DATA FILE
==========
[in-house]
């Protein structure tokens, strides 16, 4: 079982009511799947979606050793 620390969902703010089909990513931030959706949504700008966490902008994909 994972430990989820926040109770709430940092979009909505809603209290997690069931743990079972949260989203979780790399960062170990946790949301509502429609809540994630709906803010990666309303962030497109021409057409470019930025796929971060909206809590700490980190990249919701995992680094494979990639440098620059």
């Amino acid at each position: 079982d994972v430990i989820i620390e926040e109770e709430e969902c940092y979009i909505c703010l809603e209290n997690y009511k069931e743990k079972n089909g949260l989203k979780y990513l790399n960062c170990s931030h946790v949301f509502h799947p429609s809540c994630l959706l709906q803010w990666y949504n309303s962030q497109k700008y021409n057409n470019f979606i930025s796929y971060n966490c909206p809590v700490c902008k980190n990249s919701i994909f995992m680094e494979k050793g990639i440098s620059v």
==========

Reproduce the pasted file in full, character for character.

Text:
[in-house]
């Protein structure tokens, strides 16, 4: 079982009511799947979606050793 620390969902703010089909990513931030959706949504700008966490902008994909 994972430990989820926040109770709430940092979009909505809603209290997690069931743990079972949260989203979780790399960062170990946790949301509502429609809540994630709906803010990666309303962030497109021409057409470019930025796929971060909206809590700490980190990249919701995992680094494979990639440098620059």
């Amino acid at each position: 079982d994972v430990i989820i620390e926040e109770e709430e969902c940092y979009i909505c703010l809603e209290n997690y009511k069931e743990k079972n089909g949260l989203k979780y990513l790399n960062c170990s931030h946790v949301f509502h799947p429609s809540c994630l959706l709906q803010w990666y949504n309303s962030q497109k700008y021409n057409n470019f979606i930025s796929y971060n966490c909206p809590v700490c902008k980190n990249s919701i994909f995992m680094e494979k050793g990639i440098s620059v």